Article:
SketchUp 8 is out

Just in time for today’s beginning of Google’s Basecamp user meeting (an “unconference” in their words), Google released the eighth iteration of SketchUp, their hugely popular 3D modeling application.

This version comes with a few enhancements to satisfy both user bases: Geo-modelers (who create buildings and objects for Google Earth) and planners/designers (who model all kinds of objects in 3D). Here is a brief list of new features:

  • The following features integrate already existing Google data and services closer into SketchUp. This will aid nicely in creating and refining geo-located buildings.
    • Model geo-location with Google Maps
    • Color imagery and more accurate terrain
    • Match Photo improvements
    • Building Maker
  • Solid Tools – Although it should be noted that SketchUp does not include “solids” in a classic CAD sense now (it is still “only” a surface modeler), this set of tools adds a variety of boolean operations (union, subtract, intersect etc.) to the SketchUp toolset. The only downside: while this is an exciting addition, it is only available for Pro users.
  • A feature that should make users happy is that now toolbar locations can be saved and restored. This does not fix the nagging toolbar reshuffling that happens occasionally but it offers a fix for when it happens.
  • Outer Shell – This feature discards all internal geometry of a shape. It will be very useful for reducing geometry for geo-modeling (and Google Earth upload) as well as 3D printing.
  • A new toolbar to facilitate setting the north angle (the image also shows the new “face” of version 8: Susan!
  • Updated DWG/DXF 2010 import/export – Another Pro-only feature (remember that this was removed from the free version with the 7.1 release).
  • And some nice-to-have additions:
    • Scene Thumbnails – This makes reorganizing scenes much easier
    • Back Edges – These can now be shown dashed right in SketchUp
    • Push/Pull pre-selected faces – This makes the Push-pull tool behave more like the other editing tools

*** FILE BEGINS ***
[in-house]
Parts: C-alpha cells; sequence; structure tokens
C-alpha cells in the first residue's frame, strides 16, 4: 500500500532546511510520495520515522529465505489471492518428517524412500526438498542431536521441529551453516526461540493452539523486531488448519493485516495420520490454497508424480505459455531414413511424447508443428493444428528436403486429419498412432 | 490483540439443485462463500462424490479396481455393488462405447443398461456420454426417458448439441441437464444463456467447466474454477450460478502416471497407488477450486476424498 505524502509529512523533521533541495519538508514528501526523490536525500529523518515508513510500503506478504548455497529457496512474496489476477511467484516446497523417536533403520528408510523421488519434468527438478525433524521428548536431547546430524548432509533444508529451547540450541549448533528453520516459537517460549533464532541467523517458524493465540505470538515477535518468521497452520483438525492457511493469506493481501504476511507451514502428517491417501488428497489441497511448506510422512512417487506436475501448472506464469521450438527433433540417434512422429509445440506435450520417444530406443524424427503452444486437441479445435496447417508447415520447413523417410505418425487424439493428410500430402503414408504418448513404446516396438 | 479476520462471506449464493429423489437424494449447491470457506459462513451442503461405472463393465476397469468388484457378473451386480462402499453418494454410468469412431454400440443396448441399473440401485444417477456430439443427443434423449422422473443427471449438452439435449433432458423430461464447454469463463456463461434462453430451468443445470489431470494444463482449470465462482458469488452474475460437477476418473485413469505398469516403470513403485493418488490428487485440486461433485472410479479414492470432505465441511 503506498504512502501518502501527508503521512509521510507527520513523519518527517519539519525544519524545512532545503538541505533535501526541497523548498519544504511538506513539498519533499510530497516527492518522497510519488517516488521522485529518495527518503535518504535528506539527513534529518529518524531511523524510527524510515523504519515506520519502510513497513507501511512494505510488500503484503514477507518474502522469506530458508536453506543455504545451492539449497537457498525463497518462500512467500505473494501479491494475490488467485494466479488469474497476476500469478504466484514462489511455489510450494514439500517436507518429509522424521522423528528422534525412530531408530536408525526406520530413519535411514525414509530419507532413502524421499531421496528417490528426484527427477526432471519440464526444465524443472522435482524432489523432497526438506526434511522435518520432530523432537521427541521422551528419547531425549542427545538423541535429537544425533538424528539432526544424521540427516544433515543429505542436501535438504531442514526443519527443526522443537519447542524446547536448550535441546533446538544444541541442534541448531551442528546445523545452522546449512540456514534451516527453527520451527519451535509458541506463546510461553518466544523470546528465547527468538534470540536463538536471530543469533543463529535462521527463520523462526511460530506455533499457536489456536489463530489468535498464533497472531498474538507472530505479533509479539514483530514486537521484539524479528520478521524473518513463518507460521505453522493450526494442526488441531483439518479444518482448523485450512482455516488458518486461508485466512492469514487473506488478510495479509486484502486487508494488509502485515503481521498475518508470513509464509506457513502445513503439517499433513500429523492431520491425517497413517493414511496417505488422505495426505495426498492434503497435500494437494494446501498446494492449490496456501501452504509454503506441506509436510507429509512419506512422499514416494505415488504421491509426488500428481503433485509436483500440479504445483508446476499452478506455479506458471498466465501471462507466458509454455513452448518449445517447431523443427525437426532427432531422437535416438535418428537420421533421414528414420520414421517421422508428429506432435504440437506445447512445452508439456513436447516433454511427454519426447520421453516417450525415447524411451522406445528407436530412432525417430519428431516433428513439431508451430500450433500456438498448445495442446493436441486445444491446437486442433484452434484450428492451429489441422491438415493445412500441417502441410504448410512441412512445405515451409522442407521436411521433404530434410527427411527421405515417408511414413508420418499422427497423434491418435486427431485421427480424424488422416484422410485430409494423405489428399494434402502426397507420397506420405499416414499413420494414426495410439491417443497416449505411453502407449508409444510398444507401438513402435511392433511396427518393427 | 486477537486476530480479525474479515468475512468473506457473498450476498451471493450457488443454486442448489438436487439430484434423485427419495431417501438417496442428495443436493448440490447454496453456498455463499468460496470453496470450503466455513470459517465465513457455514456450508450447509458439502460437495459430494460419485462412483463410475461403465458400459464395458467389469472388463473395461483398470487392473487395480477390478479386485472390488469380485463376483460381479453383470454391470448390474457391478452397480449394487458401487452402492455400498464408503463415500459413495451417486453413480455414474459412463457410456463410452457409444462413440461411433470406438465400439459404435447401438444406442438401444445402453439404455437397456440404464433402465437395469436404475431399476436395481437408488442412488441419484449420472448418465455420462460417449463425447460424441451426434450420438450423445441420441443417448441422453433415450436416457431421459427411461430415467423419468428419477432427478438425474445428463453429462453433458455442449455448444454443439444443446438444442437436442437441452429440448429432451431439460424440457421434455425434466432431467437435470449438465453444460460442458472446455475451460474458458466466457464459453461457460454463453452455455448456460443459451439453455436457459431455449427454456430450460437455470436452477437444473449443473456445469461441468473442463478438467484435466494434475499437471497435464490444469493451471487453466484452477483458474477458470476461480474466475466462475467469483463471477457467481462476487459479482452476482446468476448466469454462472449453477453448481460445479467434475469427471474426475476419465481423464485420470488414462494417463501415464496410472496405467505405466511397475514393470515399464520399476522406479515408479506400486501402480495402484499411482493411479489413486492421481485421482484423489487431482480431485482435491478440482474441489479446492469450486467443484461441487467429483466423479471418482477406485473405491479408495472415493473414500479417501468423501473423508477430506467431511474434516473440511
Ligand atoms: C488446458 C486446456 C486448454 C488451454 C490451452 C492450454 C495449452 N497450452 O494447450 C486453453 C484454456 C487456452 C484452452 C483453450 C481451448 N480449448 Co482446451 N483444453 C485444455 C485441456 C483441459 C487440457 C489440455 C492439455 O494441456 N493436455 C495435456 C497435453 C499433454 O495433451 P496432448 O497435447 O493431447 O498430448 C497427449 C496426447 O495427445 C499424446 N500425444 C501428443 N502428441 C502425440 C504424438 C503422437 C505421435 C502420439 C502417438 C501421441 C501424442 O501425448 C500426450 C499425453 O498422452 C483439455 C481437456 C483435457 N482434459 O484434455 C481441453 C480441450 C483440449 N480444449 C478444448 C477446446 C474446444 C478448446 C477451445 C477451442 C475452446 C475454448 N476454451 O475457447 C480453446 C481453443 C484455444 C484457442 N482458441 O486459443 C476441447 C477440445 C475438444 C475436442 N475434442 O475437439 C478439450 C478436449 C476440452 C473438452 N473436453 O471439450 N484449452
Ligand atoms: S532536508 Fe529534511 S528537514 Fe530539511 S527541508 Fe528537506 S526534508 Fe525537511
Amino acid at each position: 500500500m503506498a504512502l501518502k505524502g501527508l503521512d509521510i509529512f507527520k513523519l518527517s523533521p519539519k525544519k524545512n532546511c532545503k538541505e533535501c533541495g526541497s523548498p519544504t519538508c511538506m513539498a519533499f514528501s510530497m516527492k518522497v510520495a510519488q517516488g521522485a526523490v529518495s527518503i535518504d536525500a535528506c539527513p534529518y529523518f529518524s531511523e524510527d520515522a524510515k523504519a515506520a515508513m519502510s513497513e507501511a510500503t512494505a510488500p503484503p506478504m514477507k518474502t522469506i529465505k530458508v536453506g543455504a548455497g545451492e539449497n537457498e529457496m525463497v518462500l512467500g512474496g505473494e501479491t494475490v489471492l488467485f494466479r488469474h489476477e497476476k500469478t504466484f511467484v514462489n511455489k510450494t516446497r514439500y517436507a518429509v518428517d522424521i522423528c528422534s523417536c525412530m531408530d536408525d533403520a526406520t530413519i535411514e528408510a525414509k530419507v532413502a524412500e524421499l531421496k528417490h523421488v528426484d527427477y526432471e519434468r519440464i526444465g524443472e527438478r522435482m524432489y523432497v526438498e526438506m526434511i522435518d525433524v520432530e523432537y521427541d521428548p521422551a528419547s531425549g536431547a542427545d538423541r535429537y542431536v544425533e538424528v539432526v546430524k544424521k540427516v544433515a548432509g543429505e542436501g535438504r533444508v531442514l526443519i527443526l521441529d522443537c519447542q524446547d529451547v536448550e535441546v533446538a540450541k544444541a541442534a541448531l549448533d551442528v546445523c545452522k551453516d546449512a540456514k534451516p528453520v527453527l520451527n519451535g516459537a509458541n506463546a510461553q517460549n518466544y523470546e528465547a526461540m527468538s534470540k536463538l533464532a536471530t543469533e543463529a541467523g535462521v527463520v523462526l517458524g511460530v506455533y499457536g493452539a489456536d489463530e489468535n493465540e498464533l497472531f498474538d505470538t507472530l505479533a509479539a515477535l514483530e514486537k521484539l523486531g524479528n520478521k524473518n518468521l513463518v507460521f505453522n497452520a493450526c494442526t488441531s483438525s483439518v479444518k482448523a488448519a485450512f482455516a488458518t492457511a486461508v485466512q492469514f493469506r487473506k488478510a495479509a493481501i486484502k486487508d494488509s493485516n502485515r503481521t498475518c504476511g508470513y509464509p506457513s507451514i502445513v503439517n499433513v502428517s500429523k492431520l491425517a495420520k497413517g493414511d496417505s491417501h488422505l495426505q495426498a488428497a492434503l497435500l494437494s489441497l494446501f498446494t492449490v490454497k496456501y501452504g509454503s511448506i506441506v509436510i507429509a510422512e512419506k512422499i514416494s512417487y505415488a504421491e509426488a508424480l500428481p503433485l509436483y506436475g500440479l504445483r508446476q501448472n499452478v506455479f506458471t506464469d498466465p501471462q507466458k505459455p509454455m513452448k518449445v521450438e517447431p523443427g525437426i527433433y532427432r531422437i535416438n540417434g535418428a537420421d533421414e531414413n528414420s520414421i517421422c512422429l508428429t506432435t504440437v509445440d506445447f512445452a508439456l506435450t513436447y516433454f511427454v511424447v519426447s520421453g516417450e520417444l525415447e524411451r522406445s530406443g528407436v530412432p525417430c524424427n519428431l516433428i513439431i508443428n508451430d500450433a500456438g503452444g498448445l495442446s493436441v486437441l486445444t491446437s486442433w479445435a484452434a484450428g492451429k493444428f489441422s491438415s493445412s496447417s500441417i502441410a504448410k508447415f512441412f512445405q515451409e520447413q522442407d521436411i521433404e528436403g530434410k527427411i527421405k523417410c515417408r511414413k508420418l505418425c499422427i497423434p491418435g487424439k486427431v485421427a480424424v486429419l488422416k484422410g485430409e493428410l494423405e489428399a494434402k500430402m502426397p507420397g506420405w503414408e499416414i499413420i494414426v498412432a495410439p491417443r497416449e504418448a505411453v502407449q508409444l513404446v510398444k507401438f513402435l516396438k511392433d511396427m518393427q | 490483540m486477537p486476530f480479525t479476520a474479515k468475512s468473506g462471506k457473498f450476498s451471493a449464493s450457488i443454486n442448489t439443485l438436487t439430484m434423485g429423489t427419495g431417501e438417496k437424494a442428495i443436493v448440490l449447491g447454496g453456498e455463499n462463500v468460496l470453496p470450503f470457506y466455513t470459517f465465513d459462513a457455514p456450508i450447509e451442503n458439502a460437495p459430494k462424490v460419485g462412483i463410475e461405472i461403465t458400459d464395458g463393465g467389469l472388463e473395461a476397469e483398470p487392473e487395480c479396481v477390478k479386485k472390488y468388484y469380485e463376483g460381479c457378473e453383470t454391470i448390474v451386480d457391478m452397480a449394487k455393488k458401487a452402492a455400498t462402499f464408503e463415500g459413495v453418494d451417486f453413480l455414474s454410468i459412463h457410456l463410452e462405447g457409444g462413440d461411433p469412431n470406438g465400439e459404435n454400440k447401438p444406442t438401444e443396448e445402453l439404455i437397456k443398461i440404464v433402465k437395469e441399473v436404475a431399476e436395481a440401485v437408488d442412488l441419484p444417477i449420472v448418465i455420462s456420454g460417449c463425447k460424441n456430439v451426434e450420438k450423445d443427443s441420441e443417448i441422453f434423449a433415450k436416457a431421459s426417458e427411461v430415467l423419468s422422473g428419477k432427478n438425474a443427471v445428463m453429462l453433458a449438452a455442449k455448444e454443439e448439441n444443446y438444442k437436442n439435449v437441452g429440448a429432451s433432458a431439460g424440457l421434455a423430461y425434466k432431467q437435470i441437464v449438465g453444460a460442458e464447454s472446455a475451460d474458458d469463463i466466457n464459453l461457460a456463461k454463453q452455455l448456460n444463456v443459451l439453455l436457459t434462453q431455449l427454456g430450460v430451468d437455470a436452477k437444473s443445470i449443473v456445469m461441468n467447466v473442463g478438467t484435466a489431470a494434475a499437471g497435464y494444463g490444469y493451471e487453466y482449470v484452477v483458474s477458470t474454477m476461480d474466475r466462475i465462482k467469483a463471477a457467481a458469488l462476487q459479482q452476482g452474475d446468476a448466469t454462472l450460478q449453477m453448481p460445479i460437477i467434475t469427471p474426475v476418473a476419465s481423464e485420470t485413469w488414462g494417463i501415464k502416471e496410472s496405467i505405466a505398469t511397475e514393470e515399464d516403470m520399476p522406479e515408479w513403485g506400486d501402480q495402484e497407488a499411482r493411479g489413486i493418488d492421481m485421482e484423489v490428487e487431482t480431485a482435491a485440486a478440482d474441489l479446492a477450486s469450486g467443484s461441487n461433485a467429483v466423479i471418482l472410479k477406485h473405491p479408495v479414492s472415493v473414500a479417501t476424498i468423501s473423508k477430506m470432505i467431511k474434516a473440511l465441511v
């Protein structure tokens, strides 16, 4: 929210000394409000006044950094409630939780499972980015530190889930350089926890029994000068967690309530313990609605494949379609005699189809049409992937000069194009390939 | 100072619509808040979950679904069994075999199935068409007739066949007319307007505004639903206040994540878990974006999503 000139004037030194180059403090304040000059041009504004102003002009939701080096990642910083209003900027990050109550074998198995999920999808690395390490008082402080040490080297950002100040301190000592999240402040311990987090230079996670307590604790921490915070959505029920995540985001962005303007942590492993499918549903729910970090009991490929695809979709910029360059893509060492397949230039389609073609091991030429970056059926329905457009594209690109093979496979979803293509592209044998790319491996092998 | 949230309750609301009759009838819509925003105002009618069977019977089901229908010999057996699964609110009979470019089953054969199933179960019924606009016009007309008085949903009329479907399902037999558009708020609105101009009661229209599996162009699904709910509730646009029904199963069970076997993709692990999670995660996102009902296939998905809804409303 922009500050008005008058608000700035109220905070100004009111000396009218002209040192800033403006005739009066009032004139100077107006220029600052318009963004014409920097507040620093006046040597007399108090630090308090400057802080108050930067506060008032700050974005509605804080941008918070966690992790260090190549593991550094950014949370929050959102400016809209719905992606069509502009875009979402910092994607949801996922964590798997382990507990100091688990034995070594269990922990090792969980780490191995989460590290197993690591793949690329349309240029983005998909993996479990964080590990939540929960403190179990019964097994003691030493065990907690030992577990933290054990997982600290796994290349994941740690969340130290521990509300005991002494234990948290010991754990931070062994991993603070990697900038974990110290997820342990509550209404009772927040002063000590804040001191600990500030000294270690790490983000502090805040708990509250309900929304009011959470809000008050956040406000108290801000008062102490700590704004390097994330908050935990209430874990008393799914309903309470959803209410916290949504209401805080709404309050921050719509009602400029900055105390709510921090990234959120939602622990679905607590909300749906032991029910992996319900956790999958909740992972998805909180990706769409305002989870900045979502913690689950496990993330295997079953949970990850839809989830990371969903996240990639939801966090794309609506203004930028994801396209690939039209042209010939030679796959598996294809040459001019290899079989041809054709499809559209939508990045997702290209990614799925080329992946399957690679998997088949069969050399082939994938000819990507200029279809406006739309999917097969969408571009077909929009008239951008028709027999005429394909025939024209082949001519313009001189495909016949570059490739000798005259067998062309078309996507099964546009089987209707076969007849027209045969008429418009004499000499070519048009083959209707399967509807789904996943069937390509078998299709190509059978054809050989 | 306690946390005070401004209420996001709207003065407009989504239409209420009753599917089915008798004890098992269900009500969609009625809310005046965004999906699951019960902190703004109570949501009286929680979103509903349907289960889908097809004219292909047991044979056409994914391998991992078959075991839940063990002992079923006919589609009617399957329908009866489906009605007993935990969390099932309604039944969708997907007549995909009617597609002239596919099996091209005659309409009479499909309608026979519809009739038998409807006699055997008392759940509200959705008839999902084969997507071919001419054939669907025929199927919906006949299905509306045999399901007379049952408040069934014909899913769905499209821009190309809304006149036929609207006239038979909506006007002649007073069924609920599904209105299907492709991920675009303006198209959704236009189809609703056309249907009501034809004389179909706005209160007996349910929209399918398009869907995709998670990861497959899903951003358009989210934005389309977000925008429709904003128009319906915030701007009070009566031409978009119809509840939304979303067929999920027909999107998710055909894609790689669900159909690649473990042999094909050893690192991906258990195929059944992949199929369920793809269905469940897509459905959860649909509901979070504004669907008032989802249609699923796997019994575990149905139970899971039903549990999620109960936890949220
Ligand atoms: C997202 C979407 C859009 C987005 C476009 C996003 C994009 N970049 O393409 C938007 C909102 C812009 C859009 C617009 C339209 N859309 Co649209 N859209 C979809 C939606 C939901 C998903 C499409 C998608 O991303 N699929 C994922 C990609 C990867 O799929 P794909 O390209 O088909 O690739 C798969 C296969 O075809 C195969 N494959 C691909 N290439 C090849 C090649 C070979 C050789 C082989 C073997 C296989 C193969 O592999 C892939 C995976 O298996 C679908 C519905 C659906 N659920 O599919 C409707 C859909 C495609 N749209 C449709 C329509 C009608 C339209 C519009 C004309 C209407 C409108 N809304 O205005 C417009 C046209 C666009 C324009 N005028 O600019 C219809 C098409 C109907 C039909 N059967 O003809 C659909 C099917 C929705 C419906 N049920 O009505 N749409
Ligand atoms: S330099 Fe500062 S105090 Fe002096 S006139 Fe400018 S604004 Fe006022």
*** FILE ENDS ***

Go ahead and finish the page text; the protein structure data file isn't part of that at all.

• Calculate volumes – This comes with the new solid (“manifold geometry”) tools. Should be useful for calculating concrete volume etc.
  • LayOut also got some new features:
    • Angular Dimensions – To complete the available dimensioning tools
    • Dashed Lines are configurable
    • Precise Move
  • The SketchUp Ruby API got enhanced with several new methods that deal with the new manifold geometry (“solid”) tools. It should also be noted that the Ruby engine that drives many plugins got updated. More on that should be on this page soon.

You can watch a short video overview of the new tools below. There is also a nice, official blog post and a website (and some release notes – and even more) to read through.

Although there are lots of great new features, I am still missing others that would have justified the new major release number (8 as opposed to 7.2) a little better. My personal favorite would have been a better way to deal with plugins. The extension capability through Ruby plugins is such a major feature of SketchUp (especially given many recent, powerful plugins) that a better plugin management – including a version-checking and updating function – would have provided a useful, broadly-aimed feature. After all, this idea was rated second-highest on last year’s product ideas list.

Leaving my pet-peeve request aside, release #8 delivers quite a few interesting new features and improvements that offer something new and useful for every kind of user.

  • nguyencuong3d

    thaks you

  • does sketchup 8 have multicore support yet?

    thank you